May 16, 2020

Nestle develops environmentally sustainable manufacturing and reduces its carbon footprint

Nestle
Sustainable Manufacturing
Food Manufacturing
Waste
Glen White
1 min
Nestlé’s on-site anaerobic digestion plant is supplying about eight percent of its factory’s electricity demand and has eliminated its solid waste handling costs one year after commissioning.
Nestlés on-site anaerobic digestion plant is supplying about eight percent of its factorys electricity demand and has eliminated its solid waste...

Nestlé’s on-site anaerobic digestion plant is supplying about eight percent of its factory’s electricity demand and has eliminated its solid waste handling costs one year after commissioning.

The on-site bio-energy plant was designed and built by Clearfleau for Nestlé’s Fawdon confectionery factory, near Newcastle, UK. In addition to the financial benefits, the plant is helping Nestlé reduce its carbon footprint and develop environmentally sustainable manufacturing at Fawdon.

The plant converts 200,000 liters per day of feedstock into renewable energy. This feedstock includes wastewater from the site and 1,200 tonnes of residual byproducts and ingredients per year.

The biogas produced is fueling a combined heat and power engine, which produces 200kW of electricity, used in the confectionery production process. This is about eight percent of the factory’s power requirements, cutting the annual electricity bill by about £100,000 per year.

In addition, the site has registered for the UK Feed in Tariff, and will receive annual payments of about £250,000 per year.

Previously, production residues from Fawdon were discharged to sewer or fed to pigs in the locality. Following the installation of the AD plant, all biodegradable production residues are now converted into renewable energy on the factory site.

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May 12, 2021

Ultium Cells LLC/Li-Cycle: Sustainable Battery Manufacturing

SustainableManufacturing
BatteryCell
EVs
Automotive
2 min
Ultium Cells LLC and Li-Cycle join forces to expand recycling in North America, recycling up to 100% of the scrap materials in battery cell manufacturing

Ultium Cells LLC - a joint venture between General Motors and LG Energy Solutions - has announced its latest collaboration with Li-Cycle. Joining forces the two have set ambitions to expand recycling in North America, recycling up to 100% of the scrap materials in battery cell manufacturing

 

What is Ultium Cells LLC?

Announcing their partnership in December 2019, General Motors (GM) and LG Energy Solutions established Ultium Cells LLC with a mission to “ensure excellence of Battery Cell Manufacturing through implementation of best practices from each company to contribute [to the] expansion of a Zero Emission propulsion on a global scale.”

Who is Li-Cycle?

Founded in 2016, Li-Cycle leverages innovative solutions to address emerging and urgent challenges around the world.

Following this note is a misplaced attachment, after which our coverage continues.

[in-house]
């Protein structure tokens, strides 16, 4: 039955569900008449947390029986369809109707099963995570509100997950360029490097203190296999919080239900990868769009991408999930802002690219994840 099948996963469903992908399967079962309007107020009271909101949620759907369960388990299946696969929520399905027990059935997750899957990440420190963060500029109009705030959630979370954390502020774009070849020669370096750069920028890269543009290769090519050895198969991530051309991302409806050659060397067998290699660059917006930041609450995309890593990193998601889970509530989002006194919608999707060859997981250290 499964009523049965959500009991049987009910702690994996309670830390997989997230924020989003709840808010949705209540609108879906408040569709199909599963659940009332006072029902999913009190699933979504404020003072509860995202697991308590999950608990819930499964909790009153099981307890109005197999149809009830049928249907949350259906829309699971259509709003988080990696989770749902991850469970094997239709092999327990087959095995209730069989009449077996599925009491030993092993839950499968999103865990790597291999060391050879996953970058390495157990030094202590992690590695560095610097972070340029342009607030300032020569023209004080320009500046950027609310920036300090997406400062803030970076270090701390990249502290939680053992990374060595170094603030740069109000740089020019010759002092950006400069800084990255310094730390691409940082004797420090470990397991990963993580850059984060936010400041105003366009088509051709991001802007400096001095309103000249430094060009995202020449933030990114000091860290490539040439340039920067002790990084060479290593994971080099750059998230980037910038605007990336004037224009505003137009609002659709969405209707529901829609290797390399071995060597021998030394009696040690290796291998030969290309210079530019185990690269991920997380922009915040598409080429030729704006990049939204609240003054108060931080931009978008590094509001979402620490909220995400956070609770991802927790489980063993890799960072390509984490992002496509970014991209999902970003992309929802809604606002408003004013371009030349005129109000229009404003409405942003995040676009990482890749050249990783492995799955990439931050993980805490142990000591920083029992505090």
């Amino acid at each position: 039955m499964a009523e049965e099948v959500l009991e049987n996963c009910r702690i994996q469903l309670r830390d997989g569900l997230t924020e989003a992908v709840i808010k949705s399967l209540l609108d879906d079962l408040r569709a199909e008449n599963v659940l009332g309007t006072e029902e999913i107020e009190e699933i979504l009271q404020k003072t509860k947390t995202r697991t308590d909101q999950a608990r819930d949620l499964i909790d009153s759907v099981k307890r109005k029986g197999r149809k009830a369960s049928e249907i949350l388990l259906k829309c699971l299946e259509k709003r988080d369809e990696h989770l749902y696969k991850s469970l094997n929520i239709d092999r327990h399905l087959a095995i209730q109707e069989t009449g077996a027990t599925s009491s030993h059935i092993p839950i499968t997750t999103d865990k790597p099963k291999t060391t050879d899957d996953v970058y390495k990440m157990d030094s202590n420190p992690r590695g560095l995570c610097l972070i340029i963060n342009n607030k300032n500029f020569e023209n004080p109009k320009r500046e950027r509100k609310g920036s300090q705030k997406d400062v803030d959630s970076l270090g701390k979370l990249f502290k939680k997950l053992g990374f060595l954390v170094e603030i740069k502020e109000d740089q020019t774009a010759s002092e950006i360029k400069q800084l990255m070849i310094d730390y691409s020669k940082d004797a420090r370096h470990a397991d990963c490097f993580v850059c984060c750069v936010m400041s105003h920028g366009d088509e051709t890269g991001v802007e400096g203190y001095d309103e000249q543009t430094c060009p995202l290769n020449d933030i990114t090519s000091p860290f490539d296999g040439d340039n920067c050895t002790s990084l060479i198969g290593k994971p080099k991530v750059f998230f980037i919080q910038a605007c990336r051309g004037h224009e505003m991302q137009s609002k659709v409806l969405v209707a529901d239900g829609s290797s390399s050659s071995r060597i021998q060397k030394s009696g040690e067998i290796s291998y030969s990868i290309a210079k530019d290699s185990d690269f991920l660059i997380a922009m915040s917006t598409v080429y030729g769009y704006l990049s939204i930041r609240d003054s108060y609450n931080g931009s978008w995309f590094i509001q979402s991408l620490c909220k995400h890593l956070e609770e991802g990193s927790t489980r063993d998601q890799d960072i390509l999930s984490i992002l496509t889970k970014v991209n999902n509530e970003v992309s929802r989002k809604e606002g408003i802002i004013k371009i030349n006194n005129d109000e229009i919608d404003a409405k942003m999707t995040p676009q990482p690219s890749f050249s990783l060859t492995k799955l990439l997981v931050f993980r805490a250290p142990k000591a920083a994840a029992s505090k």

As the use of Lithium-ion rechargeable batteries in automotive, industrial energy storage, and consumer electronic applications rises, Li-Cycle believes that “the world needs improved technology and supply chain innovations to better recycle these batteries, while also meeting the rapidly growing demand for critical and scarce battery-grade materials.”

Why are Ultium Cells LLC and Li-Cycle join forces?

By joining forces to expand the recycling of scrap materials in battery cell manufacturing in North America, the new recycling process will allow Ultium Cells LLC to recycle cobalt, nickel, lithium, graphite, copper, manganese and aluminum.

“95% of these materials can be used in the production of new batteries or for adjacent industries,” says GM, who explains that the new hydrometallurgical process emits 30% less greenhouse gases (GHGs) than traditional processes, minimising the environmental impact. Use of this process will begin later in the year (2021).

"Our combined efforts with Ultium Cells will be instrumental in redirecting battery manufacturing scrap from landfills and returning a substantial amount of valuable battery-grade materials back into the battery supply chain. This partnership is a critical step forward in advancing our proven lithium-ion resource recovery technology as a more sustainable alternative to mining, " said Ajay Kochhar, President, CEO and co-founder of Li-Cycle.

"GM's zero-waste initiative aims to divert more than 90% of its manufacturing waste from landfills and incineration globally by 2025. Now, we're going to work closely with Ultium Cells and Li-Cycle to help the industry get even better use out of the materials,” added Ken Morris, Vice President of Electric and Autonomous Vehicles, GM.

Since 2013, GM has recycled or reused 100% of the battery packs it has received from customers, with most current GM EVs repaired with refurbished packs.

"We strive to make more with less waste and energy expended. This is a crucial step in improving the sustainability of our components and manufacturing processes,” concluded Thomas Gallagher, Chief Operating Officer, Ultium Cells LLC.

Image source: 1, 2, 3, 4, & 5

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